I really don't like the word 'Buckeye'. I don't know why it just seems to stick on the tongue! I do, however, love the Bottlebrush Buckeye or Aesculus parviflora. Are any of you growing this shrub? It is hardy from zone 5 through 8, at least, with some sources listing it from zones 4-9. That is a pretty wide range. I have had this plant in the garden for fifteen years or so. It is a very forgiving shrub tolerant of average garden soil and it has few pest problems although something did chew a bit on these leaves. It prefers partial shade to shade and is native to the Southeastern United States! I guess that makes it a native plant although if it's not growing within a hundred mile radius of my yard I have trouble feeling that it is a legitimate 'native' plant, to me, anyway. There goes a big debate on native! This is a shrub which takes a bit of time to develop its' truly unique spreading habit. Mine is planted under an oak tree, which is definitely native, and it gets quite a bit of shade in this location. Michael Dirr , in his book the Manuel of Woody Landscape Plants, says, "This is an excellent plant for massing, clumping or placing in shrub borders". His book is my bible and his word rarely fails or disappoints. The shrub languished without moving much in the first five or six years of its' life. I then decided that I needed to prune it a bit to force it to spread. The year after pruning, it sent out suckers which emerged a couple of feet from the main stem so I continued this practice of pruning it just a bit in the spring and it continues to reach out a bit further each year. It has a rather coarse winter texture but that is a plus! The snow catches on the stems and it is so much more interesting to see the stiff branches coated with snow than just the trunk of an oak tree. Winter needs its' own special little tricks to create interest in the garden.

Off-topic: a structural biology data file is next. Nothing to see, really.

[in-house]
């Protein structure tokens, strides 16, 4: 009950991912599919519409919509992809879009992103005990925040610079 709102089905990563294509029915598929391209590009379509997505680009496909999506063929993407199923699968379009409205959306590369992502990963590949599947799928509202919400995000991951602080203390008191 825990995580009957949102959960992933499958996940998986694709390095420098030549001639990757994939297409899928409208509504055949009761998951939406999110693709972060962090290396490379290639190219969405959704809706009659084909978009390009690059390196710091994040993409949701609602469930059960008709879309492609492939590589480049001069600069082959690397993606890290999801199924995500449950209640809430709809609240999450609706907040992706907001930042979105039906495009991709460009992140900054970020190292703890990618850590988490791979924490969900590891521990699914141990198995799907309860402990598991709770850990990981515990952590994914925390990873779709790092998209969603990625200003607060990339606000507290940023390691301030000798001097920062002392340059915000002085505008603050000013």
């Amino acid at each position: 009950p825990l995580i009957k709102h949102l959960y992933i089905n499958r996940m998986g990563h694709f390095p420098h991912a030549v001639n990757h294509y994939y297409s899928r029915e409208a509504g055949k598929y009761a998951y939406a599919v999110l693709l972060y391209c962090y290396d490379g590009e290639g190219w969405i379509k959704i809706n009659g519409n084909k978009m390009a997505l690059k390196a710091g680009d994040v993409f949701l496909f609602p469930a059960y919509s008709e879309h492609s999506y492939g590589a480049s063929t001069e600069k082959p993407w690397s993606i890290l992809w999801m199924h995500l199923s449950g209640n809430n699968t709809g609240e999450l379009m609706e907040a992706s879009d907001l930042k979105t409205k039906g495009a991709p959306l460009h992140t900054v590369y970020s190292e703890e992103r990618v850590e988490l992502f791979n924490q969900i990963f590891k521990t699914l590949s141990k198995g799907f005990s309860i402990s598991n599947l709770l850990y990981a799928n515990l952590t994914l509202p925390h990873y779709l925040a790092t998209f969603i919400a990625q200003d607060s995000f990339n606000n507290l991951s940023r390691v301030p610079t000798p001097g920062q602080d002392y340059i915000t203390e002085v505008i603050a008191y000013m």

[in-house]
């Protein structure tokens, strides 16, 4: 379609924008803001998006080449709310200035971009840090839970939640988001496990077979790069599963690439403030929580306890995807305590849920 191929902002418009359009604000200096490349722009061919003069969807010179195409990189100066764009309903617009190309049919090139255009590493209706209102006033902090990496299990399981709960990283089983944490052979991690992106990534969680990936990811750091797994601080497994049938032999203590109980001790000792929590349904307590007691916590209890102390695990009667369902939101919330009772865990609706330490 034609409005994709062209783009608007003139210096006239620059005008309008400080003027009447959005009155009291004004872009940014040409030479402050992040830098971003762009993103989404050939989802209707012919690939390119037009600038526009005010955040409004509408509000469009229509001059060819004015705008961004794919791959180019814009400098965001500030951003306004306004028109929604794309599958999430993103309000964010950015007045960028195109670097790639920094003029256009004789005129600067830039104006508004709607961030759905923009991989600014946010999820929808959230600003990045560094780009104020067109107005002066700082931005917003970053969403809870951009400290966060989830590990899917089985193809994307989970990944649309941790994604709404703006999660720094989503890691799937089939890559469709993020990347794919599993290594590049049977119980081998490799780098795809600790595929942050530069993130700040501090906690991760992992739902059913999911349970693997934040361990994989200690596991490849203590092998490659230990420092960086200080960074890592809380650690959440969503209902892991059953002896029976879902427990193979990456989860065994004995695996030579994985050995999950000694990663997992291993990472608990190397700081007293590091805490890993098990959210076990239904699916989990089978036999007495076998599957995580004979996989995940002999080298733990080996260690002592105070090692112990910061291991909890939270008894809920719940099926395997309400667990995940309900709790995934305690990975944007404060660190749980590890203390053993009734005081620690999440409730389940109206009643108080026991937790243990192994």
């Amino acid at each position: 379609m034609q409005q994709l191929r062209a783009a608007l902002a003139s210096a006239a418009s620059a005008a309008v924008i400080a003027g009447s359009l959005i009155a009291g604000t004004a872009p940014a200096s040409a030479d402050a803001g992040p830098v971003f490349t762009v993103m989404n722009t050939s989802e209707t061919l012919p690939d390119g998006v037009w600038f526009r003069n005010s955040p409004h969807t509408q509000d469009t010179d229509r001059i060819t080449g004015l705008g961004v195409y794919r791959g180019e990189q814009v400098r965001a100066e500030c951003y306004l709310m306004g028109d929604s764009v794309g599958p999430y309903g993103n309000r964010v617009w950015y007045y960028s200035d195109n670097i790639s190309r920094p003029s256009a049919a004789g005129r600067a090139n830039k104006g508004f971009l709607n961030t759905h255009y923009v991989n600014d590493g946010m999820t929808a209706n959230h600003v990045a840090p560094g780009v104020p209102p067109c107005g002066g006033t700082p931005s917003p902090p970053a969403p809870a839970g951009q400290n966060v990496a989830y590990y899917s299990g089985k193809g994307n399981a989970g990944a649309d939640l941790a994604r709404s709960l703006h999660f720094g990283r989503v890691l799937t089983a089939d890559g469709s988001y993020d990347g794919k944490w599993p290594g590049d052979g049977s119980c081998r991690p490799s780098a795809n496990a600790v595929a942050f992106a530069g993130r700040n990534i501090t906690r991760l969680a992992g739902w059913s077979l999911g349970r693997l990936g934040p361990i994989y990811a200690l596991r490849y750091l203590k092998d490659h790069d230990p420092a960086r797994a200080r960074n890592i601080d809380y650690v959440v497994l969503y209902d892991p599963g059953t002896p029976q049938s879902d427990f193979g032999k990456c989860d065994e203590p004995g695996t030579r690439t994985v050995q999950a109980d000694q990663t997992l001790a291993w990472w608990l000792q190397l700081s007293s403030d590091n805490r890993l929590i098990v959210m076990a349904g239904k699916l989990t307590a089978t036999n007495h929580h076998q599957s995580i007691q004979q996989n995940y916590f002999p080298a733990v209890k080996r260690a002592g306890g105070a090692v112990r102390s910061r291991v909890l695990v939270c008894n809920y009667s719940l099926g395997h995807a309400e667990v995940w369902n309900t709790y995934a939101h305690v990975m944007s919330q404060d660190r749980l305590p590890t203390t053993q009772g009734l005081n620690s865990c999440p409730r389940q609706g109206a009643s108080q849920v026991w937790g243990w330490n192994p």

I know that mine could have a few more flowers (note to self...add some organic fertilizer and a layer of compost next spring) but, I am happy that it is flowering and it is in a fair amount of shade. A bit more sun might also help to promote more flowers. What is more elegant that white flowers?
I love the spread and breadth of this plant. It is about eight feet tall and fifteen feet wide which is what is listed as its' optimum height. The palmate leaves are an attractive dark green. Most visitors to the garden do comment on this shrub even when it is not in bloom so there is an unusual appearance to its' form and foliage. It doesn't scream 'Look at Me' but subtly sits there with a bit of quiet majesty. I hope some of you are growing it and can share your observations!